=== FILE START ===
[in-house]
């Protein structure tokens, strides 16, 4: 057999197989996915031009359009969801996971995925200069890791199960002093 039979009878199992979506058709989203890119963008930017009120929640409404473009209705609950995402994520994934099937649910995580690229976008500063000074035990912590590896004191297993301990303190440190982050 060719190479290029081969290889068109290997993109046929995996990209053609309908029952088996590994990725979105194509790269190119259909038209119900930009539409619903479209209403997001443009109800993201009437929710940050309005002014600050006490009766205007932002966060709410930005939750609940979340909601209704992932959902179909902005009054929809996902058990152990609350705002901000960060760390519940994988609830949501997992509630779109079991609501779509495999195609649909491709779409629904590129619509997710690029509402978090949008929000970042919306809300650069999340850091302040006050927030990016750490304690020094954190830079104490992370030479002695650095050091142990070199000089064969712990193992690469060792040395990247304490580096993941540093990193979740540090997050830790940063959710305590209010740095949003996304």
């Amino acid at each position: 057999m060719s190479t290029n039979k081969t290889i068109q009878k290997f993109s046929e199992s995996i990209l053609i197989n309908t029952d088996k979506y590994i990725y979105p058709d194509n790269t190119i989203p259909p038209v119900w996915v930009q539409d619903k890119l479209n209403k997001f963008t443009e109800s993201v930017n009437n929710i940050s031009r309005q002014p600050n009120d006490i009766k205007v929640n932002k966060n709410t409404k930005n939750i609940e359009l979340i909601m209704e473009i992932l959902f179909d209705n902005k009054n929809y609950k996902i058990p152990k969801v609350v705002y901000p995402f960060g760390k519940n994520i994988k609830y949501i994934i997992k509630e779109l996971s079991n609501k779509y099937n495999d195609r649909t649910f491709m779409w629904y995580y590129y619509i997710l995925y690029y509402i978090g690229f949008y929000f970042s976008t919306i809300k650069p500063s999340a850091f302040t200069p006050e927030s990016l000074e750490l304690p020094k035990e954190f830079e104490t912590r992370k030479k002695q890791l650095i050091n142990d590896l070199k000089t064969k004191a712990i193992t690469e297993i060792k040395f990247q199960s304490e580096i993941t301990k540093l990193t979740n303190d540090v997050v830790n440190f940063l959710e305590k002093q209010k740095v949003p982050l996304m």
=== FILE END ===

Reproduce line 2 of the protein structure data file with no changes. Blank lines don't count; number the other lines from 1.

């Protein structure tokens, strides 16, 4: 057999197989996915031009359009969801996971995925200069890791199960002093 039979009878199992979506058709989203890119963008930017009120929640409404473009209705609950995402994520994934099937649910995580690229976008500063000074035990912590590896004191297993301990303190440190982050 060719190479290029081969290889068109290997993109046929995996990209053609309908029952088996590994990725979105194509790269190119259909038209119900930009539409619903479209209403997001443009109800993201009437929710940050309005002014600050006490009766205007932002966060709410930005939750609940979340909601209704992932959902179909902005009054929809996902058990152990609350705002901000960060760390519940994988609830949501997992509630779109079991609501779509495999195609649909491709779409629904590129619509997710690029509402978090949008929000970042919306809300650069999340850091302040006050927030990016750490304690020094954190830079104490992370030479002695650095050091142990070199000089064969712990193992690469060792040395990247304490580096993941540093990193979740540090997050830790940063959710305590209010740095949003996304």